Secrets to a Successful Business Contract

Note: This article was excerpted from Business Contracts: Turn Any Business Contract to Your Advantage, which is available from

John, the owner of a rapidly expanding limited liability company called Carpet Glow, buys his company's cleaning supplies from Acme. Acme sent a contract to Carpet Glow to cover an order for $100,000 in supplies. The contract seemed pretty simple, requiring half of the amount due on signing and the rest a month later, so John signed it. A month later Carpet Glow had not paid the remaining balance to Acme due to a cash flow problem. Acme sued John.

John went to court and argued that he couldn't be sued because he'd formed Carpet Glow as a limited liability company to protect his personal assets. The court ruled against him because of the way he signed the contract with Acme. A very simple change in the way the signature section of the Acme contract was written would've saved John from this threat to his personal assets. If you want to avoid this mistake, read on.

How a Company Name Can Be Good as Gold
Well over half of the contracts I review have the name of one of the parties wrong. I don't mean spelled wrong, although that is a basic starting point, but legally wrong. The parties' names are the most basic part of the contract and they must be:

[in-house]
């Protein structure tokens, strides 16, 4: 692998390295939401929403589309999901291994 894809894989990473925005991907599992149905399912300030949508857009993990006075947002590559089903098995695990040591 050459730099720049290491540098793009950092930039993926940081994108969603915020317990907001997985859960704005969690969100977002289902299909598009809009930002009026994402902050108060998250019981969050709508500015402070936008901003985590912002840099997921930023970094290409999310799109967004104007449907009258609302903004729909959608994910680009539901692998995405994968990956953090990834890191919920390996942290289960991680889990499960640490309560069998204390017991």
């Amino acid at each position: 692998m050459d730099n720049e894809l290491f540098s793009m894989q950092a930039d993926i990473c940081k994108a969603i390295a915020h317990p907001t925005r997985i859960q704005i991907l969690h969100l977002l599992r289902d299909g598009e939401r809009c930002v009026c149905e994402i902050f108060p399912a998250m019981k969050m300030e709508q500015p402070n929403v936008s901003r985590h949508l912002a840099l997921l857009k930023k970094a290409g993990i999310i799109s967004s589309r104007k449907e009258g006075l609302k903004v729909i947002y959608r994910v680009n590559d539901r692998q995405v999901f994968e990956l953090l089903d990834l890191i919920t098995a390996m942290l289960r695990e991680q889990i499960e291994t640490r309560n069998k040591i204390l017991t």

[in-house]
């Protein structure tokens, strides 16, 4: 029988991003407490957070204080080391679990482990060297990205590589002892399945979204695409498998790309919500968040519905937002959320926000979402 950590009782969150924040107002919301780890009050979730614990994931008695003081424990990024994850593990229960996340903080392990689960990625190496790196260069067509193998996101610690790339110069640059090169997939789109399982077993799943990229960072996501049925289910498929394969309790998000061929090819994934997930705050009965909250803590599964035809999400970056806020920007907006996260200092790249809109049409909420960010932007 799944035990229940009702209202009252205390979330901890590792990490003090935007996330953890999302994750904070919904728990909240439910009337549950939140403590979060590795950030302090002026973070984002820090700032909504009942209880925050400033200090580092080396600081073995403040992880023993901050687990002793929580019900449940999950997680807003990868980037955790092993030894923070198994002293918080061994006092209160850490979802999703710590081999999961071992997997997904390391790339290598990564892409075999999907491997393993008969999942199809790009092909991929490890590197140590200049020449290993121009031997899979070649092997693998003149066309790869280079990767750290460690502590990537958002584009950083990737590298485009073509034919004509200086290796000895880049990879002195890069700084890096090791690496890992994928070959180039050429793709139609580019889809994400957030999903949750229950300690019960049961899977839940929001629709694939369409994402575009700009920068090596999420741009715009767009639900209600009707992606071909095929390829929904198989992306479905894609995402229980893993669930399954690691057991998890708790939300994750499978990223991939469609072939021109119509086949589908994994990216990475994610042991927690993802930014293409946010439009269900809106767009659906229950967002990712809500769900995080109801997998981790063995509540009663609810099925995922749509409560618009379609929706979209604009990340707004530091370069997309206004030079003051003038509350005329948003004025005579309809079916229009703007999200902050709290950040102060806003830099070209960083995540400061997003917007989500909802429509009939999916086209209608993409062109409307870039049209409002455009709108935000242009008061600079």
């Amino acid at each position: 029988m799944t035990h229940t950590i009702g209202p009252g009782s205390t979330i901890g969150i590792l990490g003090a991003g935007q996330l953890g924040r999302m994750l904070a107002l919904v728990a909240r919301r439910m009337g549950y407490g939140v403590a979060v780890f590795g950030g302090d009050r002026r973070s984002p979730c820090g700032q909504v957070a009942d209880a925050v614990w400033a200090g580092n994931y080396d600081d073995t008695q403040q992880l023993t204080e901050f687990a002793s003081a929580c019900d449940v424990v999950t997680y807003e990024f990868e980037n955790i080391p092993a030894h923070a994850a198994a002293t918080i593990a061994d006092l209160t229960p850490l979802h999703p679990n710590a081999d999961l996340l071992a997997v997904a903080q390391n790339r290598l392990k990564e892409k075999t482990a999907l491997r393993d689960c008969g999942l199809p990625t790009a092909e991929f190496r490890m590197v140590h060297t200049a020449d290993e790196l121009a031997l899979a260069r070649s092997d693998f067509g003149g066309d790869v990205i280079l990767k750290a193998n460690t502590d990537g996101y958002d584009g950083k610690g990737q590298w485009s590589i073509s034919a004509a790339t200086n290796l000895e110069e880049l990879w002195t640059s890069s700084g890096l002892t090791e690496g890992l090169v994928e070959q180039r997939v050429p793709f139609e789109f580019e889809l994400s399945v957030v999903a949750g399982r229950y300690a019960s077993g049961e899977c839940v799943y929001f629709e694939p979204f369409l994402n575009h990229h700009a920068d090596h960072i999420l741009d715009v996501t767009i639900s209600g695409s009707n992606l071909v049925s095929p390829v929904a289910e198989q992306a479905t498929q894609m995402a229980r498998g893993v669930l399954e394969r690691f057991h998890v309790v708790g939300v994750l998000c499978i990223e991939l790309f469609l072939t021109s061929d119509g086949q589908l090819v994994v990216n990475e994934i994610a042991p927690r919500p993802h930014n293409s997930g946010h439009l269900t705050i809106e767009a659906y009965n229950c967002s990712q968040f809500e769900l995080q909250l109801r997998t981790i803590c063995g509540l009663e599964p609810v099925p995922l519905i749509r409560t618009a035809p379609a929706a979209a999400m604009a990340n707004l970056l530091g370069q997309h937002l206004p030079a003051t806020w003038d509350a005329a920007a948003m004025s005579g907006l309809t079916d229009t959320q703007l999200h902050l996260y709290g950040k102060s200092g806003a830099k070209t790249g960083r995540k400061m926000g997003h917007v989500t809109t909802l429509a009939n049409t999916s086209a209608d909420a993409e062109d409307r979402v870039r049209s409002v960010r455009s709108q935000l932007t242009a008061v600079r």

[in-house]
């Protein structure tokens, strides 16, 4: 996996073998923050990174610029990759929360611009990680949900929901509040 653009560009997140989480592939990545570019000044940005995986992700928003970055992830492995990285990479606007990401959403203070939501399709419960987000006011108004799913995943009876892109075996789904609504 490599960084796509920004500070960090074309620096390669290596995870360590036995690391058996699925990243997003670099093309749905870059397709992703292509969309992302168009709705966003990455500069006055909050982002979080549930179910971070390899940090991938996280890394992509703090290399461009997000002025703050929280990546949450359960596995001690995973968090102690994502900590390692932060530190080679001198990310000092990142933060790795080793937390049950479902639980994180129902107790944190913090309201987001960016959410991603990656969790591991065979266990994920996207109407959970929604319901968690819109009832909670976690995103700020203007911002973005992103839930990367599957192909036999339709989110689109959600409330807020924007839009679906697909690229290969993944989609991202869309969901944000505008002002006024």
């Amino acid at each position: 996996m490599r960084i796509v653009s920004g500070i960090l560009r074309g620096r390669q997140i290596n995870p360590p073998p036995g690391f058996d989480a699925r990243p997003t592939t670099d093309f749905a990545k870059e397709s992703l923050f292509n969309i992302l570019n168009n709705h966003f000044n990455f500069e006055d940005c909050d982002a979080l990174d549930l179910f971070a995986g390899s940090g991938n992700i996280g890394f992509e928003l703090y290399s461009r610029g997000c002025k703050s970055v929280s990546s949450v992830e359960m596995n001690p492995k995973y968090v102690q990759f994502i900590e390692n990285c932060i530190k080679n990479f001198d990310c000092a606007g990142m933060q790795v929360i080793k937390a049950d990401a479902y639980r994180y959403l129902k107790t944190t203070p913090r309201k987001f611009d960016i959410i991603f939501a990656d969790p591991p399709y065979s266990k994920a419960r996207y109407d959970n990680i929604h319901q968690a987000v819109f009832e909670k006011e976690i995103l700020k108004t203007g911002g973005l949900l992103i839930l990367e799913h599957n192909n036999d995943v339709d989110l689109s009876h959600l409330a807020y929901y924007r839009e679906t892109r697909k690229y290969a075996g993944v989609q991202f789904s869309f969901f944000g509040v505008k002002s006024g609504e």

• included in the agreement
  • indicated as a party to the agreement
  • spelled correctly
  • legally correct

What does this mean?

Miff Company, Moff Company, and Muff Company agree to share the cost and use of a booth at a trade show. They, smartly, draft a written agreement to document this. The agreement goes as follows:

Example A: Miff Co., Moff, and Muff Company agree they'll split the cost of a booth at the Uffelhoop trade show. Each of us gets to use it.
Signed: Peter Pink, Georgia Grey, Steven Silver.

Go back to the list above. This agreement has all the parties included. It's clear that each company named is a party to the agreement. It's not necessary that you specifically state, "The parties to this agreement are ...," but the parties to the agreement should be obvious from the context. It seems like the names are spelled correctly. But are these the real names of these companies? Probably not.

Most companies have an official legal name stated on a "birth certificate." Sole proprietorships will not have birth certificates; partnerships may or may not have them; but every other type of company will. A company's birth certificate is the form filed with the state where the company was started, which states the company's name, the type of company it is, and its ownership. These forms may be called "Articles of Incorporation," "Articles of Organization," "Certificate of Limited Partnership," "Statement of Qualification," or other similar titles. The name stated on these forms, as filed with the state agency overseeing formations of companies (usually the Secretary of State or Corporation Commission) is the company's real name.

Whenever you use your company's name or the name of a company you're contracting with it should be the exact name stated on the company's birth certificate. For example, let's say Miff Company was incorporated as "Miff Company Inc. of Boston." That would be its legal name.